“I then spent a second year doing Music Tech & Management, before a final year studying Information & Media.” Back-up plan in place, from 1997 Pete forged a career for many years in IT Support, “kind of leaving the band scene”.
If I had a dollar for everyone I knew – famous or otherwise – who left the music industry needing to earn a decent crust, I’d be a rich man. But Pete hadn’t given up.
“In 2005, I got into home recording, using a DAW (Digital Audio Workstation) and used Cakewalk and Propellerhead Reason* to create my own music. I’ve been using Cakewalk to record my own songs and instrumentals and am currently using Cubase.”
*Propellerhead Reason, incidentally, closed down in 2014, after 15 years.
“An interest in sound recording goes back to my younger years with my radio cassette player. I taped songs off the radio, of course, but also recorded the local ice cream van’s chimes for a lark. After the van had driven off, I’d play the chimes back across the neighbourhood. It was fun to see people come out looking for a van that had left half an hour earlier.”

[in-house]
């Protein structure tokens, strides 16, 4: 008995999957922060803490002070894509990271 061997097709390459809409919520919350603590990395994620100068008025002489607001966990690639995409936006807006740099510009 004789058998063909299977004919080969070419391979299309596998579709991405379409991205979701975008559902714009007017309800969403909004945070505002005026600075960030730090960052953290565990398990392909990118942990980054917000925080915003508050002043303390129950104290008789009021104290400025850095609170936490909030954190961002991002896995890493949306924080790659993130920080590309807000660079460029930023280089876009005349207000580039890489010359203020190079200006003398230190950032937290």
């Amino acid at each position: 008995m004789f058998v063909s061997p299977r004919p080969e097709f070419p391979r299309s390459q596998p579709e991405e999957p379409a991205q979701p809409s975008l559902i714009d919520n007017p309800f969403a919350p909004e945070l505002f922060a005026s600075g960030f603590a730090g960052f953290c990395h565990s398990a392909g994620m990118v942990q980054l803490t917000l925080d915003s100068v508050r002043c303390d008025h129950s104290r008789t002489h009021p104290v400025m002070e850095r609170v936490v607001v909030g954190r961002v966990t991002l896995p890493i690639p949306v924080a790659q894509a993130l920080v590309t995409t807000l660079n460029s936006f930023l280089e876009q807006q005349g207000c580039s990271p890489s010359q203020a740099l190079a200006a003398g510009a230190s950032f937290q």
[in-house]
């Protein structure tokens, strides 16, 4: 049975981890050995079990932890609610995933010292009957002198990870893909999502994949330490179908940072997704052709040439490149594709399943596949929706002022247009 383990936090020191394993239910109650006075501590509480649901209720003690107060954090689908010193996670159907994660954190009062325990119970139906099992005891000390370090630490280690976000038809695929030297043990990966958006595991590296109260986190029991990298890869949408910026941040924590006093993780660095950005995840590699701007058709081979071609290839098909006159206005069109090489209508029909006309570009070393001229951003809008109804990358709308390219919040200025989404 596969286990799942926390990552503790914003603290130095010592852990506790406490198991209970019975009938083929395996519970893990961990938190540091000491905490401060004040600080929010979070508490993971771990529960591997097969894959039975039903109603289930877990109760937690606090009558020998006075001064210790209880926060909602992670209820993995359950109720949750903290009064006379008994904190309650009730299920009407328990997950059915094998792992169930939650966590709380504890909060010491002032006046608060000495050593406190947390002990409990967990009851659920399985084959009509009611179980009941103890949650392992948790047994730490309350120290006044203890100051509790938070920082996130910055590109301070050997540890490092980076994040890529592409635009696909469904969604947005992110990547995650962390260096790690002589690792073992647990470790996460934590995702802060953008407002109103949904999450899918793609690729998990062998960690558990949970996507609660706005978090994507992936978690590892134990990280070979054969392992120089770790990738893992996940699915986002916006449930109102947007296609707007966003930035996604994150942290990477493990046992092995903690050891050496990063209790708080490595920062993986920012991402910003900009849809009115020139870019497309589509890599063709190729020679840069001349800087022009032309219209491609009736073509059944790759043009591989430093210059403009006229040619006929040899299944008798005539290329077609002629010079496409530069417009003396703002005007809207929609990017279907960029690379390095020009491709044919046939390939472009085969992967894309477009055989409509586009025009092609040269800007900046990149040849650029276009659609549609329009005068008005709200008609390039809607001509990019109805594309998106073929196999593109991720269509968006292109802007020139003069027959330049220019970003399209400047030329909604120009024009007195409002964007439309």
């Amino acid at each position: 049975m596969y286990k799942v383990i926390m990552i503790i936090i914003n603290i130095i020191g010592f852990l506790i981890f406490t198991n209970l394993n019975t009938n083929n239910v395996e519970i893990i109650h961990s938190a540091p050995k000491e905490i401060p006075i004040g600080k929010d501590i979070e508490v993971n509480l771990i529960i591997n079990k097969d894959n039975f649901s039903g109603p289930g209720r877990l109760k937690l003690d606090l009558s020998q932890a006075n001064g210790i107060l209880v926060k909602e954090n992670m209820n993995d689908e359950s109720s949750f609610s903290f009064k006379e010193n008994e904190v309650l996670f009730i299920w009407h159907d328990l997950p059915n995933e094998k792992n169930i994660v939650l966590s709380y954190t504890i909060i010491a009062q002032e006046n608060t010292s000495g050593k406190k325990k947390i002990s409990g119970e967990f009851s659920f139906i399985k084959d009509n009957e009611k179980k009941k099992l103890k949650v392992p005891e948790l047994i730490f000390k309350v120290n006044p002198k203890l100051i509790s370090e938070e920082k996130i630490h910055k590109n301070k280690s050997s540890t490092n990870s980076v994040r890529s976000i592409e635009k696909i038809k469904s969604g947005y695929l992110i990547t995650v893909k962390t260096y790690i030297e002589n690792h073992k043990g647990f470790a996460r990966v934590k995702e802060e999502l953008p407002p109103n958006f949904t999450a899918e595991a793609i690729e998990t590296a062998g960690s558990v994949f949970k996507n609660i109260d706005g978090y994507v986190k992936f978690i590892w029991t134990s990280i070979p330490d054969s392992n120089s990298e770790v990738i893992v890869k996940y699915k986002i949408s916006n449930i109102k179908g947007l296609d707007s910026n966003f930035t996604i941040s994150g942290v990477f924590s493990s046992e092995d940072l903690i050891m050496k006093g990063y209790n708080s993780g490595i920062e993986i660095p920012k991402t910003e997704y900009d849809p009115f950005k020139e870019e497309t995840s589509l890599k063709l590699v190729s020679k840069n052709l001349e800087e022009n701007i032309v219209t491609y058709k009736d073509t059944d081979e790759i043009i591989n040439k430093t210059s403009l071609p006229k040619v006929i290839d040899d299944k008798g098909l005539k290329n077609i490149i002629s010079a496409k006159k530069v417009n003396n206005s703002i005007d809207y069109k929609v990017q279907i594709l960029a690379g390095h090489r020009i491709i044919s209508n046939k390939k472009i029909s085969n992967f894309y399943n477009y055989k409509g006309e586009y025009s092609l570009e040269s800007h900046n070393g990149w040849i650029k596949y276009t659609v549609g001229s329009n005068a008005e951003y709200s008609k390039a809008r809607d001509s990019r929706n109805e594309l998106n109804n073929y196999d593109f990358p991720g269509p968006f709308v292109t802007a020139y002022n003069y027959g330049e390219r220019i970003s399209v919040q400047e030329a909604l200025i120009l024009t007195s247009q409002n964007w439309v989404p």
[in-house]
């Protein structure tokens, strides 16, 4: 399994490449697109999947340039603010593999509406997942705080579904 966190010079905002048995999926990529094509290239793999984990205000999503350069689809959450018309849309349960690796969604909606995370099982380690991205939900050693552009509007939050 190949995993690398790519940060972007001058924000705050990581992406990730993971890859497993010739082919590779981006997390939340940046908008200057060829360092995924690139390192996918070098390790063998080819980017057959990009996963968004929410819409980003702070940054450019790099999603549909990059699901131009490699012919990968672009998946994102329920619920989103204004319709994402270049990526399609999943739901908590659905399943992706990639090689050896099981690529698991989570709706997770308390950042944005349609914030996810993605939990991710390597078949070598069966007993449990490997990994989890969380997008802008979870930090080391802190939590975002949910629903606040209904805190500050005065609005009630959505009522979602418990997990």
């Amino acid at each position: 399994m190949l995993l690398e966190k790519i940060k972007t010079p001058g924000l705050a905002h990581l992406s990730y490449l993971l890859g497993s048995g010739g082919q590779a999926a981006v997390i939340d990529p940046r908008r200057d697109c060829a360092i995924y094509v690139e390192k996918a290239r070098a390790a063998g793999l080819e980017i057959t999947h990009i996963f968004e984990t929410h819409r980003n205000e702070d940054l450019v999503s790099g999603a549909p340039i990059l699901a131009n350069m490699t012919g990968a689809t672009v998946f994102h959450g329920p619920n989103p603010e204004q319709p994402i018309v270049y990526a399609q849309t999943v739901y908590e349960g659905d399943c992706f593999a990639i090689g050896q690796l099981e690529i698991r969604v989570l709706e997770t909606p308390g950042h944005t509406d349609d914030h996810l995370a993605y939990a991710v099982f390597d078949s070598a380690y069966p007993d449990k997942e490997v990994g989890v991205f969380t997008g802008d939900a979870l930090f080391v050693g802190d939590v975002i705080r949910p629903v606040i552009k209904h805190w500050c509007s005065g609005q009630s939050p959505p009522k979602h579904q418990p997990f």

“Planning to record my first album back in 2007, I asked three vocalists who regularly backed Buddy Holly & the Crickets to sing on it – John Pickering from The Picks, and husband and wife, Gary & Ramona Tollett. That they all agreed left me speechless. Lovely people. Sadly it never happened. Life got in the way and John Pickering passed away.
“Then in 2011, Jerry Naylor, the Crickets’ front man during the early 1960s, asked me to join him on his ‘Rockabilly Legends’ UK tour. Jerry had heard my ‘The Crickets Sound Project’, featuring recording and guitar tutorials on YouTube.
“Unfortunately, Naylor’s tour didn’t happen either, but he asked me again in 2013. Again, it never came to fruition. Since those early days, I’ve also signed about ten deals with music publishers in the USA, but nothing much ever came from that.” As mentioned early, the music industry is a frustratingly precarious business.
Today, Pete Carroll works as a self-produced songwriter, composer, music producer and guitarist, making his own music the way he wants to. He also composes for other British musicians and creates high-profile advertising campaigns for TV and online.